30 Days of Gratitude – Day #24, Why Did They Help Me?


Continuing with my 30 Days of Gratitude, I can look back throughout my life and see people who have had a positive impact on me in one way or another, some small and others fairly large:

Day #24 – The People Who Didn’t Need to Help

When I was mentoring a young woman on another project last week, I was thinking of a former colleague I saw at a conference last month for the first time in more than 20 years, and the lasting impact he had in my life. He and I worked in different groups but he saw my interest and aptitude for statistics and data analysis and it changed the course of my life.

But he is far from the only one – I can think of people who helped me out with advice, suggestions, friendship, and more … for no apparent reason other than to be a good person. Obviously it starts at home – my parents provided guidance and opportunity and my brother blazed the path as oldest child.

Sure there are co-workers and bosses and others who were basically assigned to help me out – but typically they are not ‘mentors’ in my opinion. For me Mentoring involves more than just task-based instruction … it actually means that you have taken an interest in a person beyond helping them navigate a new job position or handle a new task.

I feel I have been blessed throughout my life with people who have taken time beyond what was required:
Teachers: seriously teachers are SO undervalued in our society. As I entered my senior year in high school I had teachers pushing my guidance counselor for me to go into math, physics, English and music. Not just pushing me – taking time and working with external schools and my guidance counselor.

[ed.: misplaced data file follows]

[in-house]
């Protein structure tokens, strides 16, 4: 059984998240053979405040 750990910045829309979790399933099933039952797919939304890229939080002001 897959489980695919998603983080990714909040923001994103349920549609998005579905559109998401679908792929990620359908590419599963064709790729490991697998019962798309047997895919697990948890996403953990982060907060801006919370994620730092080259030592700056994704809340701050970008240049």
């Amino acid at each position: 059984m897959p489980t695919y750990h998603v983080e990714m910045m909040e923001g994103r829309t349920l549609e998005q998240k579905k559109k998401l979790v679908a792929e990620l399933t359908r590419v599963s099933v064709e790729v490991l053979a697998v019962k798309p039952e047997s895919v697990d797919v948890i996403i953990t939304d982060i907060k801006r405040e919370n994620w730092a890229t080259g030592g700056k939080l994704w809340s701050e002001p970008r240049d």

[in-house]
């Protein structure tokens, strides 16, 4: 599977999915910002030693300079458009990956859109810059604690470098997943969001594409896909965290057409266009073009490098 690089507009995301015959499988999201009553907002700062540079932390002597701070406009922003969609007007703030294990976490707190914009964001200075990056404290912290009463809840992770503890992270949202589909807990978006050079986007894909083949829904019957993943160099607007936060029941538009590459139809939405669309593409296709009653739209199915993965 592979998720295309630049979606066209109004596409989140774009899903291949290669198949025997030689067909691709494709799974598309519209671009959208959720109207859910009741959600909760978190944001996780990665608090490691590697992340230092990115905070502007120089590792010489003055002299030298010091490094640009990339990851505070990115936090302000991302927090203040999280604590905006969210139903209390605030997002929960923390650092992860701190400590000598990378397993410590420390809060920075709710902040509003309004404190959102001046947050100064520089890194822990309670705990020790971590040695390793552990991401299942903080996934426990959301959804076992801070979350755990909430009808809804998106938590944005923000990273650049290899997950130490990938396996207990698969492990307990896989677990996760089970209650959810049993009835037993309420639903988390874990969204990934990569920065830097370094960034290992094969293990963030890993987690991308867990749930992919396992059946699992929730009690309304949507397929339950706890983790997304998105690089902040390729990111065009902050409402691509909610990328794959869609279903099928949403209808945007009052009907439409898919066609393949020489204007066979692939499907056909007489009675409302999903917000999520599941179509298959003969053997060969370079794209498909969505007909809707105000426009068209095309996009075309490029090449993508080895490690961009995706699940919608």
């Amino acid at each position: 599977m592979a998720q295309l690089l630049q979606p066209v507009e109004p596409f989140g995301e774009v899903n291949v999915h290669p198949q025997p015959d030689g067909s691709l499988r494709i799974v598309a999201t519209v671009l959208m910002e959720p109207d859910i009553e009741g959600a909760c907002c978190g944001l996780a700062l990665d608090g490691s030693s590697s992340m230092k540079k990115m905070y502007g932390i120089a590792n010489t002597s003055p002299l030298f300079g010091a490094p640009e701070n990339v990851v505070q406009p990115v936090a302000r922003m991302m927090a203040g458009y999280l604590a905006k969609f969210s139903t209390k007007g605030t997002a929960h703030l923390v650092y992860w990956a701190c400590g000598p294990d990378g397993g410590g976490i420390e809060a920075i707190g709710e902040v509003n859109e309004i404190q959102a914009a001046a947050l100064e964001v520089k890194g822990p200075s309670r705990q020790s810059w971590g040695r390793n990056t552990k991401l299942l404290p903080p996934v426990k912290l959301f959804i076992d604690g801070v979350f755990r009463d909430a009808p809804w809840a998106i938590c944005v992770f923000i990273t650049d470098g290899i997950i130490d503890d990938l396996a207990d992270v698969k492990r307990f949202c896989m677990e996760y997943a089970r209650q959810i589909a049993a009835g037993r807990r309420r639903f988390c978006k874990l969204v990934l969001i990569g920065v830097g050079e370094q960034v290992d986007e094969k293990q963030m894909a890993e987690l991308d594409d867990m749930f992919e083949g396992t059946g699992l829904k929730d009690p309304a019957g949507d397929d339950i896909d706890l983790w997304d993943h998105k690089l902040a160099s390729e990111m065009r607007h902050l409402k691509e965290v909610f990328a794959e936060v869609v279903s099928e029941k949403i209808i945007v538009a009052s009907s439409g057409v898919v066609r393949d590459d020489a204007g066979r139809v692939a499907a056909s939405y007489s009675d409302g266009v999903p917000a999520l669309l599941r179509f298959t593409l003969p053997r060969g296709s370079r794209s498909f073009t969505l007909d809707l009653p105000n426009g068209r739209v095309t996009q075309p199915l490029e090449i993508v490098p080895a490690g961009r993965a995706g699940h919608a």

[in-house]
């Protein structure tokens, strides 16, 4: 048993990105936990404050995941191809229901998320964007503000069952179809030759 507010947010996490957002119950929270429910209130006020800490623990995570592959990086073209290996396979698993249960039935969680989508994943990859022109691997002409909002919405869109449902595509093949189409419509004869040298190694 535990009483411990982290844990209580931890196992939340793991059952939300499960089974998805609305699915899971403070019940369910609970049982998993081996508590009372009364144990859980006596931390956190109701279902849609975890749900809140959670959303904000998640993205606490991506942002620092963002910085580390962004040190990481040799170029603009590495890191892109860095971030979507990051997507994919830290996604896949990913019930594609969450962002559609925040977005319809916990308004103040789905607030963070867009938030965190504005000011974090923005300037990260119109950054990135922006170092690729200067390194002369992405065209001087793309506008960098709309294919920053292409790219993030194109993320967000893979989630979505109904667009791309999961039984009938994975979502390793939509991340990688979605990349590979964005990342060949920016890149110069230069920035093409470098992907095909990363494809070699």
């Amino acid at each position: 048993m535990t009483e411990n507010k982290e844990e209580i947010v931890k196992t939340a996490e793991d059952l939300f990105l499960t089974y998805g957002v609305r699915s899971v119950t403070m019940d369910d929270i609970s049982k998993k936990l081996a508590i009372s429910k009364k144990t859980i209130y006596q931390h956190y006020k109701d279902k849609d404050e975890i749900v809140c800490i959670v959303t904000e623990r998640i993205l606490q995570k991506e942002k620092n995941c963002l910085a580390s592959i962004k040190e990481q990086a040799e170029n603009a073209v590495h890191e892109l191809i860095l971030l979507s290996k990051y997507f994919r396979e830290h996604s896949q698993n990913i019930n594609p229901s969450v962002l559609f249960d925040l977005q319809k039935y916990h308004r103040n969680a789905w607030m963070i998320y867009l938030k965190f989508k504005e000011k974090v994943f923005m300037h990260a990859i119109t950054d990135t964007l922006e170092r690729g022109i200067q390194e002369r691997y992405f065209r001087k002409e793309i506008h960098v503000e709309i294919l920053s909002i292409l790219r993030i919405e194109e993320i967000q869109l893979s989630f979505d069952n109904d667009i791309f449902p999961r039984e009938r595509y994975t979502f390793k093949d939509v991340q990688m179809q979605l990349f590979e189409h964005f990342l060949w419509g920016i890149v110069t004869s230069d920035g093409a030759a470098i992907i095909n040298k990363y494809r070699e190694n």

Paper Route: My Boston Herald route took me through the low income housing … and let me just say that you can learn more about generosity when it comes from people with absolutely nothing to give. I had one guy – who might very well have been a drug dealer – who greeted me with a smile and a quick hello chat at least once a week, tipped reasonably well, and gave me a $20 Christmas tip each year in person. He taught me a lot about how wrong it is to just make snap judgments based on housing, skin color and income.

Bradlees: I think back to working in high school, and vacations during college – I worked at the Bradlee’s Department Store. I could name a ton of people there who left significant positive memories and impacts – Steve R, Ginny B, Jim G, Leslie H, and many more. But there are a few that really stood out for me – Mike S, George L, (one guy whose name I totally blanked on), and most of all Richard LaPointe. I always bristle at the ‘child he never had’ description, but he clearly took me under his wing – he’d gone to school for physics but never finished and ended up as a retail department manager – and simultaneously wanted to make sure that didn’t happen to me, and appreciated the discussions we had. I worked at Bradlee’s over the course of 7 years, between 16 and 23, and it remains a cornerstone part of my growing up process.

Administrative Assistants: at my first two ‘real’ engineering jobs (Bruker Instruments and Lambda Physik lasers), both were small companies where much teamwork was needed. Each had a single main administrative assistant, and they were totally taken for granted. Yet they were absolutely key to the day to day operations of the entire place. My experience at Bradlees had taught me to never under-value anyone, and getting to know these two (Karen at Bruker, Barbara at Lambda) reminded me that everyone deserves to be treated with respect. This continued on with ever person at every level in my companies since then. You can learn SO MUCH from those who are responsible for the daily success of a company but are treated as invisible by much of its management.